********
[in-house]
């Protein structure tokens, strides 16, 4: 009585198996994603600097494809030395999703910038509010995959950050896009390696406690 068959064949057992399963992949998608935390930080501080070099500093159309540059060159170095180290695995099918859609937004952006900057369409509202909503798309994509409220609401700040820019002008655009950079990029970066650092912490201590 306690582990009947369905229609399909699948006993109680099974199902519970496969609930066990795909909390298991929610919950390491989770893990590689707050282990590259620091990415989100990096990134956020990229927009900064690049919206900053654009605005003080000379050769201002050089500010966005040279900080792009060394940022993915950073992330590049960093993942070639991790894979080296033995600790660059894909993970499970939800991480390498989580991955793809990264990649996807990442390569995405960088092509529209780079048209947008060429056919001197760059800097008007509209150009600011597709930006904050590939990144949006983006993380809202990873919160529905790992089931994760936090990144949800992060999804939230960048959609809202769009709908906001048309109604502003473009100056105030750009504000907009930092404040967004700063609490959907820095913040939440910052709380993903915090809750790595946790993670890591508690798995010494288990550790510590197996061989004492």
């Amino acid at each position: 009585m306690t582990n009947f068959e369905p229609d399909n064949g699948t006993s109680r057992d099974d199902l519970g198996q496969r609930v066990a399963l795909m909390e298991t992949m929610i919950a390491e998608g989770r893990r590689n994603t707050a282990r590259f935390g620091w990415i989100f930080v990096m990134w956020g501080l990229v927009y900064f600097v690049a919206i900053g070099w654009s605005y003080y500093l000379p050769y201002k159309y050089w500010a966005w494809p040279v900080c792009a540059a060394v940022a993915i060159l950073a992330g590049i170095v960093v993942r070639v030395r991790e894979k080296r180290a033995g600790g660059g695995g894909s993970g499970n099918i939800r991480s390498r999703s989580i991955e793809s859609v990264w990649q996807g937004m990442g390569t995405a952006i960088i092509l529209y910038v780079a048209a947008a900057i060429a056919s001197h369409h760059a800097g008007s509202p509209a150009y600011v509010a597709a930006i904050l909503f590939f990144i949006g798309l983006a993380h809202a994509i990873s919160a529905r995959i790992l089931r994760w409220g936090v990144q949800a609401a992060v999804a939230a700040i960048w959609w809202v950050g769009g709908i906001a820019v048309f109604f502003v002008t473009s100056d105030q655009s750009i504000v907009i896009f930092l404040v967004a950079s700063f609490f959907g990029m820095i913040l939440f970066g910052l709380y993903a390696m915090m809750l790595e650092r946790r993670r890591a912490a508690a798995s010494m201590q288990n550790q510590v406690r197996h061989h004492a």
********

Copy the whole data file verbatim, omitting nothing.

[in-house]
């Protein structure tokens, strides 16, 4: 009585198996994603600097494809030395999703910038509010995959950050896009390696406690 068959064949057992399963992949998608935390930080501080070099500093159309540059060159170095180290695995099918859609937004952006900057369409509202909503798309994509409220609401700040820019002008655009950079990029970066650092912490201590 306690582990009947369905229609399909699948006993109680099974199902519970496969609930066990795909909390298991929610919950390491989770893990590689707050282990590259620091990415989100990096990134956020990229927009900064690049919206900053654009605005003080000379050769201002050089500010966005040279900080792009060394940022993915950073992330590049960093993942070639991790894979080296033995600790660059894909993970499970939800991480390498989580991955793809990264990649996807990442390569995405960088092509529209780079048209947008060429056919001197760059800097008007509209150009600011597709930006904050590939990144949006983006993380809202990873919160529905790992089931994760936090990144949800992060999804939230960048959609809202769009709908906001048309109604502003473009100056105030750009504000907009930092404040967004700063609490959907820095913040939440910052709380993903915090809750790595946790993670890591508690798995010494288990550790510590197996061989004492």
């Amino acid at each position: 009585m306690t582990n009947f068959e369905p229609d399909n064949g699948t006993s109680r057992d099974d199902l519970g198996q496969r609930v066990a399963l795909m909390e298991t992949m929610i919950a390491e998608g989770r893990r590689n994603t707050a282990r590259f935390g620091w990415i989100f930080v990096m990134w956020g501080l990229v927009y900064f600097v690049a919206i900053g070099w654009s605005y003080y500093l000379p050769y201002k159309y050089w500010a966005w494809p040279v900080c792009a540059a060394v940022a993915i060159l950073a992330g590049i170095v960093v993942r070639v030395r991790e894979k080296r180290a033995g600790g660059g695995g894909s993970g499970n099918i939800r991480s390498r999703s989580i991955e793809s859609v990264w990649q996807g937004m990442g390569t995405a952006i960088i092509l529209y910038v780079a048209a947008a900057i060429a056919s001197h369409h760059a800097g008007s509202p509209a150009y600011v509010a597709a930006i904050l909503f590939f990144i949006g798309l983006a993380h809202a994509i990873s919160a529905r995959i790992l089931r994760w409220g936090v990144q949800a609401a992060v999804a939230a700040i960048w959609w809202v950050g769009g709908i906001a820019v048309f109604f502003v002008t473009s100056d105030q655009s750009i504000v907009i896009f930092l404040v967004a950079s700063f609490f959907g990029m820095i913040l939440f970066g910052l709380y993903a390696m915090m809750l790595e650092r946790r993670r890591a912490a508690a798995s010494m201590q288990n550790q510590v406690r197996h061989h004492a």